Ask A Local: What Should I Do/See/Eat in Naples, Italy?

by Gigi Griffis

In my annual survey, I asked readers where they wanted to travel in 2014. One of the most common answers? Italy! Which is why today I’m diving back into my Ask a Local series with another popular Italian city: gritty, foodie heaven Naples.

Guiding us through his city today is Renato Bova, a soccer player, explorer, and born-and-raised native.

First tell us about you. How long have you lived in Naples? Where are you from originally? What kinds of things do you like to do with your free time?

I was born in Napoli, but I live in Acerra, a town just 10 kilometers from the city, which is really a suburb of Naples. The town where I grew up (Pulcinella) is famous for a mask that everybody believes came from Napoli. I have lived here for 35 years (my whole life).

I grew up playing soccer in the street (like 99% of the men here). In my free time, I prefer to walk with friends in the center of Napoli, especially near the old university (Spaccanapoli, Via Tribunali, and around), which is a really young area of the city.

I also love to discover new places in the city; I think that Napoli is unique in this aspect. At 35 years old, I continue to discover squares, bars, trattorias, churches, and buildings every year. My Napoli is rich in everything.

If someone is visiting Naples for the first time, what do you recommend they see or do?

I recommend taking a walk among the people. Napoli is like an open theater, full of life (in a good and a bad way). In order to touch the “real” city, seek out the popular markets (the city is full of all kinds of them). The fish market near Porta Nolana is the best (and really loud).

For pizza, I send everybody to Michele restaurant; it’s great!

Then, of course, I recommend going to the aristocratic places too: Piazza Plebiscito, Posillipo (the best views are from this hill), and Santa Lucia next to the sea. There’s so much to see here, but, of course, it depends how much time you have. Personally, I think Napoli deserves a week or more.

What neighborhoods or parts of town are best to stay in?

I recommend the big hotels in Santa Lucia, just in front of the sea. They are very expensive, but the views are beautiful. In the old city center, I recommend staying on Via Tribunali, Spaccanapoli, or Via Toledo. Then you really could say to your friends “I was in Napoli,” because this is the heart of the city.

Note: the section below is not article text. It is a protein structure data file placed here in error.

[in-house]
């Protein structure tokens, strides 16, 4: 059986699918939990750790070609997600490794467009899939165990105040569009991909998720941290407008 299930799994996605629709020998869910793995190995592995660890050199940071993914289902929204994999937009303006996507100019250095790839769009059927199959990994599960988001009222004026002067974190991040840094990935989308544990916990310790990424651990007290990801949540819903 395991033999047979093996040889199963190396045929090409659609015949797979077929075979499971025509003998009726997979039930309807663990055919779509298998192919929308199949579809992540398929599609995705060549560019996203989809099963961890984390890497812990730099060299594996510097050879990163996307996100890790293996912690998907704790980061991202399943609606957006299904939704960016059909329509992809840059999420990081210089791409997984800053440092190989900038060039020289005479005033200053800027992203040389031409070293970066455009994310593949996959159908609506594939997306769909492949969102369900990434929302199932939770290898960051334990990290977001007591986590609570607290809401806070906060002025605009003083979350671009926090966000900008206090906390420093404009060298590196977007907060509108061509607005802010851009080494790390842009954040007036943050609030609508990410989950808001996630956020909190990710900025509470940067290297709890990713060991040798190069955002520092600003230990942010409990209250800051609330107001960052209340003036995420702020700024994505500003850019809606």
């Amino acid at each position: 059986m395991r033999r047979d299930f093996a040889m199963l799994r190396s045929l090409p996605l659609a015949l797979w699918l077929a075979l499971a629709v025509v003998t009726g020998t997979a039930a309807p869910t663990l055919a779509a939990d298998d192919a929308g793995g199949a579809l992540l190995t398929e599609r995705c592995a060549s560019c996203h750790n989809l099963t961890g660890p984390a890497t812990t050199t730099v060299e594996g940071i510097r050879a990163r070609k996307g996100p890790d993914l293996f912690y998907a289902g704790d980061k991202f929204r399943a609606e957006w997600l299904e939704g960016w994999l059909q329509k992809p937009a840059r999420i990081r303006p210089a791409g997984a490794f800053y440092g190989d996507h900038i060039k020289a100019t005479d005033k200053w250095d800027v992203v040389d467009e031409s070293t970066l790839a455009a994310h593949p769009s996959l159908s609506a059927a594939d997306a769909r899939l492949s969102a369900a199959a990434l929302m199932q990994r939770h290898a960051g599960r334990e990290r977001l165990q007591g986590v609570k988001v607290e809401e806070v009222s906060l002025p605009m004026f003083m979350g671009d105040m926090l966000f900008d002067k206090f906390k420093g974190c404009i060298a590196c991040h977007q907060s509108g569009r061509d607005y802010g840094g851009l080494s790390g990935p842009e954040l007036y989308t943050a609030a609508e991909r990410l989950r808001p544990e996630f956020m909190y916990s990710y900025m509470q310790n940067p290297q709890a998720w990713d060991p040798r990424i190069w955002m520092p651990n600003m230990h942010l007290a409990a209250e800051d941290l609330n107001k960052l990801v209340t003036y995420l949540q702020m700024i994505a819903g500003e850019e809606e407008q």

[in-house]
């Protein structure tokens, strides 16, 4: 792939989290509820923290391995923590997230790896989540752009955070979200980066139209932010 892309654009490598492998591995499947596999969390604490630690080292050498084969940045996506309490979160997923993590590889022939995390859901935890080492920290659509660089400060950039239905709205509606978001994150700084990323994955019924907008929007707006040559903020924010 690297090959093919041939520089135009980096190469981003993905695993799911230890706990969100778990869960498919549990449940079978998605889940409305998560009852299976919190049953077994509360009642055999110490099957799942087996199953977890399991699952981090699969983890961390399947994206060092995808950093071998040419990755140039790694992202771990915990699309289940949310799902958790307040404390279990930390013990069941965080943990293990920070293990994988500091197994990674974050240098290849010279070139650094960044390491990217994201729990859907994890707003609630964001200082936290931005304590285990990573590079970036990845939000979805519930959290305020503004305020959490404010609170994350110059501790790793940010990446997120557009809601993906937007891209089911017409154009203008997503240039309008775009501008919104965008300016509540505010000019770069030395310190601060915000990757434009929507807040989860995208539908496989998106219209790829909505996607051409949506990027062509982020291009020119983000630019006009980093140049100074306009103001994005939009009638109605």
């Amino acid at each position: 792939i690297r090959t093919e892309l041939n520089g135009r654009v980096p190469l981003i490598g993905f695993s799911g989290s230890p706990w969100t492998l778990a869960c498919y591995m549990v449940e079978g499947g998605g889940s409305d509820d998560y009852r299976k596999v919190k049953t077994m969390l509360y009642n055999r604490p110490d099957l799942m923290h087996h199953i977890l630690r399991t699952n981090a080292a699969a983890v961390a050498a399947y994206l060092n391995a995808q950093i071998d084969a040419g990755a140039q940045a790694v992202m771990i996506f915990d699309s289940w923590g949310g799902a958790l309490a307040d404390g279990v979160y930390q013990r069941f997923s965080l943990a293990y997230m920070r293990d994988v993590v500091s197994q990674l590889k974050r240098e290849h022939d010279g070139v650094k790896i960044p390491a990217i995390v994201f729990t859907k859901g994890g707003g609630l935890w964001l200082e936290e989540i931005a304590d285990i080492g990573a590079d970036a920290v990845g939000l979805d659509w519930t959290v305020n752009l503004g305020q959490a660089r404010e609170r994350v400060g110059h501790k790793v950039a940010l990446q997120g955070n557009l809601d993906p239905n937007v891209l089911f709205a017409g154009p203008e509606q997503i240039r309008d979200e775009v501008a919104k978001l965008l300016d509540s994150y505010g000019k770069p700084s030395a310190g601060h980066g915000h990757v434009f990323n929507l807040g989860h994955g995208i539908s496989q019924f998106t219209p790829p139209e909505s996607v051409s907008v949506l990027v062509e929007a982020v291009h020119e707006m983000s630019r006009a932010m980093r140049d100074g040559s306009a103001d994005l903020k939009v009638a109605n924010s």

Make sure to avoid hotels near the central train station.

Let’s talk about day trips…what nearby places should everyone make sure to visit?

With the Vesuviana train, you can easily move from Pompei to the Herculaneum ruins, from Stabia to the Oplonti ruins, and from the Vesuvio crater to Sorrento. Many people visit these places in one day.

Another interesting option is Campi Flegrei, an old Greek volcanic area in the west.

If is your first visit, I suggest you visit at least one island—Capri, Ischia, or Procida—especially if there’s good weather.

Finally, a less well known and more off-the-beaten-track spot that I love is Reggia di Caserta, a huge royal Palace surrounded by a huge, Versailles-style park. (It is also an amazing place to play soccer.)

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Tell us about the local dishes. What should people try here in Naples?

Mmm…Start with sfogliatella (very sweet with ricotta cheese), babà (another sweet, soft pastry with rhum), and pastiera (a cake made with grain cereal).

Pizza! (Do I even have to say this?) Many people abroad think that pizza is good all over Italy. This is not true! Pizza is actually just from Napoli (even in my town, just 10 kilometers away, pizza tastes different). So make sure to have a pizza here—and not just pizza, but also a fried pizza.

Also: pasta with beans and mussels, menesta maritata (vegetable and meat soup), zuppa di cozze (normally they serve you an enormous dish, so make sure to come hungry if you order this one), and spaghetti a vongole (clam spaghetti).

If you come during Easter, try casatiello (a cake full of cheese, salami, and black pepper). For Christmas, order struffoli (fried little bread balls with honey).

What are your personal top three favorite bars and restaurants in the area?

Restaurants: Michele, Zi’Teresa (under Castel Dell’Ovo), and Luise (located at Via Toledo 266 and good for little fried things).

Bars: Attanasio (best sfogliatella pastries near the station), Bar Mexico (for the coffee), and drink bars in Piazza Bellini (for a nice atmosphere with tables in the square).

Is there anything tourists do that Italians find rude or strange? What can we do to better fit in with the culture?

Strange: Old people with socks (normally white) and sandals, asking for a tea at lunch with a pizza, and the fact that foreigners don’t use the bidet.

Rude: It is very rude when people assume that southern Italians are mafia.

For me, it is also offensive when a tourist says that they came here just to visit Pompeii and I tell them they are missing out on such a unique city (Naples) and they tell me my city is too dangerous.

I also wish women didn’t think that all southern Italian men were the stereotypical machismo.

What is the best way to meet locals and make friends in Naples?

I think you have just to avoid stereotypes about mafia (camorra), garbage, or other bad things when you speak. Then it is very easy in every context to meet people—especially if you eat with them. (But don’t be surprised if every time they try to offer you the bill.)